A trek through Aurlandsdalen
Aurlandsdalen, Norway, 2011-06-04 12:00 by Martin
From Aurlandsfjorden, a tributary to the great Sognefjord, which is one of the great fjords of Western Norway, the Aurlands Valley stretches inland, following the river Aurlandselvi. It is a dramatic and diverse gorge like landscape formed by glaciers, which are so typical for Western Norway.

Having spent a lot of time driving along the Snow Road (see former blog entry), we set out late in the afternoon. We had planned spending the night a couple of hours in at Sinjarheim, an old farmstead 2-3 hours in from Vassbygdi, where we parked our car, donned our backpacks with tents, sleeping bags and food and set off.

As we sat out the sun was luckily starting to break through the clouds, breaking the last days of grey, featureless clouds. We hadn’t walked for more than 15 minutes, before we were smack in the middle of a breathtaking landscape of waterfalls, ravines and lush forests, with snow specked on the steep slopes.

Walking was pretty easy; a narrow, but pretty good path followed the river, slowly climbing uphill with the river up through the valley. We had to lose our shoes a couple of times, as waterfalls or streams crossed and flooded the path. Once we had to take of our shoes and pants, wear our raincoats and pack our backpacks in their weather protection gear, because a rather large waterfall fell almost directly onto the path – we got quite wet anyway, but as the sun was shining, we quickly dried up!

The path twisted and turned, sometimes ascending rather steeply, but there was no parts that were too problematic. After around two and half hours, we arrived at the small Sinjarheim farm, perched high on the mountain side. Now the farm is unoccupied, but it is used by students of an agricultural school as a summer learning camp, and by trekkers as a convenient stopover. Luckily, we were the only ones there.


Most people do the this part of a greater trekking route from Østerbø in the east to Vassbygdi in the west, taking advantage of the downhill direction, likewise many start in the morning and walks the 7-8 hours trek in one day. We had planned it a little different, leaving from Vassbygdi in the afternoon/evening, spending the night en route and walking the major part the day after. This way we could enjoy the mountains better by sleeping in the wild, have the trek more to ourselves and avoid walking to much downhill (which I find annoying).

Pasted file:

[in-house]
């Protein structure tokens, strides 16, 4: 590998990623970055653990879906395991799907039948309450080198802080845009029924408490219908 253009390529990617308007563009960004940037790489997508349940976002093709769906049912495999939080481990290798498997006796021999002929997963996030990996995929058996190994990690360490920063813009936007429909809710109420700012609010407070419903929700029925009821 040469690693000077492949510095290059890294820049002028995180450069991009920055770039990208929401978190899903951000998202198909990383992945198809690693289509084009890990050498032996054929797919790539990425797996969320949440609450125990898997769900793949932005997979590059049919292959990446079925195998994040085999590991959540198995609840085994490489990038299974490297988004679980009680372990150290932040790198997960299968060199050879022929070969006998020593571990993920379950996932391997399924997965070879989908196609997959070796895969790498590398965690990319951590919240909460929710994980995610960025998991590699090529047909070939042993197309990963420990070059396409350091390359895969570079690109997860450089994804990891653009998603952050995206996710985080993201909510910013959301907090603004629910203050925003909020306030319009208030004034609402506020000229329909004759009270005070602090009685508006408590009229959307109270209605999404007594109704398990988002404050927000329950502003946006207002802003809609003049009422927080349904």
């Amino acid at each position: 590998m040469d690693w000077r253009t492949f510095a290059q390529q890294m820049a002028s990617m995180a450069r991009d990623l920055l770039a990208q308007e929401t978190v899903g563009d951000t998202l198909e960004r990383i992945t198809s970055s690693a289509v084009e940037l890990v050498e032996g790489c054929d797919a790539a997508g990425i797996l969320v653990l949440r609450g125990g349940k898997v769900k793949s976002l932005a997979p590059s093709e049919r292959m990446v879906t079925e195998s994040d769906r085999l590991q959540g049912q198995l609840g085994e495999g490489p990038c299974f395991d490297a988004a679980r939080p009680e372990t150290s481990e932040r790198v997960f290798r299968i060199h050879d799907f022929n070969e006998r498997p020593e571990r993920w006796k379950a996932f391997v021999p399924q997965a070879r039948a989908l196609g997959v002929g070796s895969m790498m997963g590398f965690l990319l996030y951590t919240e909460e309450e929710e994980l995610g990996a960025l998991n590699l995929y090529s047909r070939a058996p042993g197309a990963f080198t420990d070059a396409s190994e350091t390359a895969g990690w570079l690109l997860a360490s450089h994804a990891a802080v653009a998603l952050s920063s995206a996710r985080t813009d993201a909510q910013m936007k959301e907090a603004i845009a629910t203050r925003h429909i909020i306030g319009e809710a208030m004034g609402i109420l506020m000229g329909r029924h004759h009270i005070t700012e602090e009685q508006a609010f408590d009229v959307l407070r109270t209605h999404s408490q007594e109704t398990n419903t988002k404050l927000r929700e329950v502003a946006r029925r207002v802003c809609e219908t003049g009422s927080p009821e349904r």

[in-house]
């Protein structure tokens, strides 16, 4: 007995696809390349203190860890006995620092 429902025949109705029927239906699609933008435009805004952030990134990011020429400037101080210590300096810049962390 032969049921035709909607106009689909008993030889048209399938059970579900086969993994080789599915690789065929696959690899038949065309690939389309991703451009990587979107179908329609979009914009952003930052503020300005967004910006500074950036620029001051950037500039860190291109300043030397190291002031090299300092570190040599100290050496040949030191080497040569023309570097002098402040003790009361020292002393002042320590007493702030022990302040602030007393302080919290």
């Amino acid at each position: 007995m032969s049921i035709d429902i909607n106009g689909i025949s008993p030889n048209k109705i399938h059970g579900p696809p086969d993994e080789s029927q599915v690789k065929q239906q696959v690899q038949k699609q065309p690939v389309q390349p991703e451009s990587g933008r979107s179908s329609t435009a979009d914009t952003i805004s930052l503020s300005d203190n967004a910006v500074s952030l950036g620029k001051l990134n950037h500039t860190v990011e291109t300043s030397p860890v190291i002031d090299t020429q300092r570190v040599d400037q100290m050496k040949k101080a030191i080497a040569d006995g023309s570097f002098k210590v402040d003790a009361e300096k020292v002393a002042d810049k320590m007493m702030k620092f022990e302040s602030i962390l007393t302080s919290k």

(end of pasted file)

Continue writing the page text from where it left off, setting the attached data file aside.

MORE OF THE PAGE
I set up camp, raised our tent and started cooking, while Lily was busy taking a lot of photos. We hadn’t brought a lot of water (we didn’t wanna carry it), but the many streams had plenty for the taking. Unfortunately 2011 was declared “Lemming year”, meaning that there is a massive rise in the Lemming population. This leads to mass migration, which in turn leads to many Lemmings drowning when crossing rivers, which again gives a slight risk that the normally so clean mountain creeks may be contaminated. Boling the water, before using it solved the problem though.

Again, the Norwegian summer gave us its best. The sun was setting behind the mountains, but at that point it was around 22:00 and it didn’t get dark before midnight, so we had plenty of time to enjoy the magnificent scenery and quiet evening.

After a good night’s sleep, we set out again late in the morning. Again the path was pretty straight forward, but climbed somewhat more steeply, all the time following the raging river. After a couple of hours or so, we reached a fork were you could choose to follow the river or walk up the mountainside over Bjørnstigen (“Bears ladder”). We choose the ladder. The path up the Bjørnstigen was steep, but again, any reasonably fit person could do it. Arriving at the “summit” we were blessed with another great vantage point and beautiful views – we had lunch overlooking the valley and spent some time enjoying the perfect day, with blue skies and warm sunshine.

Walking on, this time we got to walk downhill for a bit, but luckily not too much. Lily has problems with her knees when walking downhill, so we like walking uphill more ? We reached the farm at Nesbø in the afternoon; and fell quite in love with its cuteness and perfect setting right by the glittering lake. Half an hour or so more and we had finished the last part of the trek and reached the small community at Østerbø.


From here, we had to get back to our car in Vassbygdi; as it wasn’t high season yet, not many busses left from Østerbø; so we either had to wait 3-4 hours or try to get a lift from someone. So we sat down besides the main road and waited; unfortunately not that many cars passed and none picked us up. But 20 minutes or so later, a small bus came by. The bus belonged to an elite sports college, whose student literally ran the stretch we had just walked. Luckily the students had been dropped off and the bus was returning to the other end of the trek to pick them up, so we got a perfect ride and were dropped of directly at the small carpark were our car was parked! Couldn’t have been luckier - a big thank you to the driver of that bus.

And so our trek through this part of Aurlandsdalen was over, and we drove on to the next adventure.


Fjords of Norway
Western Fjords, Norway